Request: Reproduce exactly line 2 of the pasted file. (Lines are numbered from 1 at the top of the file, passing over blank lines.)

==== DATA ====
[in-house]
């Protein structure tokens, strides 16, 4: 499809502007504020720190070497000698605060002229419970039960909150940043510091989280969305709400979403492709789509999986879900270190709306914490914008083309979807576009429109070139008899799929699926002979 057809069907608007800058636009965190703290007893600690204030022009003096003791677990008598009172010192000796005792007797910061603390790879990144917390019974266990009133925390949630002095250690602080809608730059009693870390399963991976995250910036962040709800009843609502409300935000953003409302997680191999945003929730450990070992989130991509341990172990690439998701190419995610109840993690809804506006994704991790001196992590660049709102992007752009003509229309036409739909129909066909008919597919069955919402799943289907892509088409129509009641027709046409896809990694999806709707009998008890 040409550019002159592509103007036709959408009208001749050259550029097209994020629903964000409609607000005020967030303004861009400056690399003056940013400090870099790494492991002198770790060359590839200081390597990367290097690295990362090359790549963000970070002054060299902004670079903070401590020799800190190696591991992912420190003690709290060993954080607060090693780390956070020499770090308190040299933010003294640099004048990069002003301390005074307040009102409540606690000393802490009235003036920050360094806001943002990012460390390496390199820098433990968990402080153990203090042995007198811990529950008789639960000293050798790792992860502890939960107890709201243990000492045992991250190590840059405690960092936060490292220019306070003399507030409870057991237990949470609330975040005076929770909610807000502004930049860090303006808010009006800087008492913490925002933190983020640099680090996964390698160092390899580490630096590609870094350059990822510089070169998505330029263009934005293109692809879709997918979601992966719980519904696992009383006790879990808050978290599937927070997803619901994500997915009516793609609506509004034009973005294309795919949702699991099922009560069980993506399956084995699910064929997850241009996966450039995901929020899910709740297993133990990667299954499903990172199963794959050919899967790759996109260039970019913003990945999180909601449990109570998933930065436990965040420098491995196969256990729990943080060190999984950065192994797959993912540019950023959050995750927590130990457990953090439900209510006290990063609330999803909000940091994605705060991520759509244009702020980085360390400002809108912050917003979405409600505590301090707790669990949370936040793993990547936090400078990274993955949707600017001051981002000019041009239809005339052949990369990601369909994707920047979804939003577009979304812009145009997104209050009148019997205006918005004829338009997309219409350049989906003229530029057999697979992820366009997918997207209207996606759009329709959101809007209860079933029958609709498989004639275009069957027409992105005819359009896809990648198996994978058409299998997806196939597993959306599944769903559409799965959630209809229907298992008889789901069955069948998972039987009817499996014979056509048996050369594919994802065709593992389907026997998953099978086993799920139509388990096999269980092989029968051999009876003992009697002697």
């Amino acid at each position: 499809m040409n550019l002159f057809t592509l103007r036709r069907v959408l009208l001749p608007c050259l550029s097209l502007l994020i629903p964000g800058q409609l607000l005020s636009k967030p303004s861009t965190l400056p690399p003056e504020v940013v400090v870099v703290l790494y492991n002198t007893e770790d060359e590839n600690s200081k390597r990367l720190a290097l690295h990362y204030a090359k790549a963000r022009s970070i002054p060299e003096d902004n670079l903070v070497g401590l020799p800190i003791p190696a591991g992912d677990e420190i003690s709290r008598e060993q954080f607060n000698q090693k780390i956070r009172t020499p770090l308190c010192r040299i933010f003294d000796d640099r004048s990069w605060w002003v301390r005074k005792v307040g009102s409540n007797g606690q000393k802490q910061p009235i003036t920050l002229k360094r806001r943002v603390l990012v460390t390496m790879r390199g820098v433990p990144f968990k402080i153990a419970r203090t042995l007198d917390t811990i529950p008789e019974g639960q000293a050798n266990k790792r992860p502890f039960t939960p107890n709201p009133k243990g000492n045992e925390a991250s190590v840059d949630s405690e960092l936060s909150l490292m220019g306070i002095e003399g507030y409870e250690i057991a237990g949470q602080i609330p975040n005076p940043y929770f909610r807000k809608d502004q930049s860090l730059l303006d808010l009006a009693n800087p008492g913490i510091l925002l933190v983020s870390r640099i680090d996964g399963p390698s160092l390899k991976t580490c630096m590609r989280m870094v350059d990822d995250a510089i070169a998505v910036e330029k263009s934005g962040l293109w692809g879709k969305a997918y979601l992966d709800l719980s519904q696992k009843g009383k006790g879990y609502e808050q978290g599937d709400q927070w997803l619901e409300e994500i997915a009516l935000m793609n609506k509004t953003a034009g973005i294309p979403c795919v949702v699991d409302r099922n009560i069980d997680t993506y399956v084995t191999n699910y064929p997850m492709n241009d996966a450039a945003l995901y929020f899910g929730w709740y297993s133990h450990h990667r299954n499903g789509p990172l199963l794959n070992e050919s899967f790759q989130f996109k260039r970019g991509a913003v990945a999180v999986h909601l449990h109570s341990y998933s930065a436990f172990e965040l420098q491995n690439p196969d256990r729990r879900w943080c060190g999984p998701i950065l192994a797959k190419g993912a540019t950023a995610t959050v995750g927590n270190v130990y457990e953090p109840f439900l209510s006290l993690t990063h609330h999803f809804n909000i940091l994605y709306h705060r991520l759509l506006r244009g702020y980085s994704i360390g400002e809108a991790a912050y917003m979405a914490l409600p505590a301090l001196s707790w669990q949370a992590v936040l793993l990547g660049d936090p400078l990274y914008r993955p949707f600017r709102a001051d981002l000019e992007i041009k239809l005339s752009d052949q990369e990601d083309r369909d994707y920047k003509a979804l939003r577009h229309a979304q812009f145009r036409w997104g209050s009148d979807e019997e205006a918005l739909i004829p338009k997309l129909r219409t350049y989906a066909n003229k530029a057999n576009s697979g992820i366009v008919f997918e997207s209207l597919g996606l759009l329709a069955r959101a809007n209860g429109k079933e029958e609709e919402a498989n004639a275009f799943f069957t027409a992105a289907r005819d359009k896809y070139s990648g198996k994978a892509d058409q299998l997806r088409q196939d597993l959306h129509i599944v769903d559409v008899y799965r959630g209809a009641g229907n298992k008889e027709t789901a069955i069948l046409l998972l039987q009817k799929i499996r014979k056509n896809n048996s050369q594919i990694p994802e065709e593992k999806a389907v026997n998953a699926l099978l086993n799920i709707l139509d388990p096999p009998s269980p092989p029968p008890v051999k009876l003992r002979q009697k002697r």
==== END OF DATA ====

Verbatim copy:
């Protein structure tokens, strides 16, 4: 499809502007504020720190070497000698605060002229419970039960909150940043510091989280969305709400979403492709789509999986879900270190709306914490914008083309979807576009429109070139008899799929699926002979 057809069907608007800058636009965190703290007893600690204030022009003096003791677990008598009172010192000796005792007797910061603390790879990144917390019974266990009133925390949630002095250690602080809608730059009693870390399963991976995250910036962040709800009843609502409300935000953003409302997680191999945003929730450990070992989130991509341990172990690439998701190419995610109840993690809804506006994704991790001196992590660049709102992007752009003509229309036409739909129909066909008919597919069955919402799943289907892509088409129509009641027709046409896809990694999806709707009998008890 040409550019002159592509103007036709959408009208001749050259550029097209994020629903964000409609607000005020967030303004861009400056690399003056940013400090870099790494492991002198770790060359590839200081390597990367290097690295990362090359790549963000970070002054060299902004670079903070401590020799800190190696591991992912420190003690709290060993954080607060090693780390956070020499770090308190040299933010003294640099004048990069002003301390005074307040009102409540606690000393802490009235003036920050360094806001943002990012460390390496390199820098433990968990402080153990203090042995007198811990529950008789639960000293050798790792992860502890939960107890709201243990000492045992991250190590840059405690960092936060490292220019306070003399507030409870057991237990949470609330975040005076929770909610807000502004930049860090303006808010009006800087008492913490925002933190983020640099680090996964390698160092390899580490630096590609870094350059990822510089070169998505330029263009934005293109692809879709997918979601992966719980519904696992009383006790879990808050978290599937927070997803619901994500997915009516793609609506509004034009973005294309795919949702699991099922009560069980993506399956084995699910064929997850241009996966450039995901929020899910709740297993133990990667299954499903990172199963794959050919899967790759996109260039970019913003990945999180909601449990109570998933930065436990965040420098491995196969256990729990943080060190999984950065192994797959993912540019950023959050995750927590130990457990953090439900209510006290990063609330999803909000940091994605705060991520759509244009702020980085360390400002809108912050917003979405409600505590301090707790669990949370936040793993990547936090400078990274993955949707600017001051981002000019041009239809005339052949990369990601369909994707920047979804939003577009979304812009145009997104209050009148019997205006918005004829338009997309219409350049989906003229530029057999697979992820366009997918997207209207996606759009329709959101809007209860079933029958609709498989004639275009069957027409992105005819359009896809990648198996994978058409299998997806196939597993959306599944769903559409799965959630209809229907298992008889789901069955069948998972039987009817499996014979056509048996050369594919994802065709593992389907026997998953099978086993799920139509388990096999269980092989029968051999009876003992009697002697």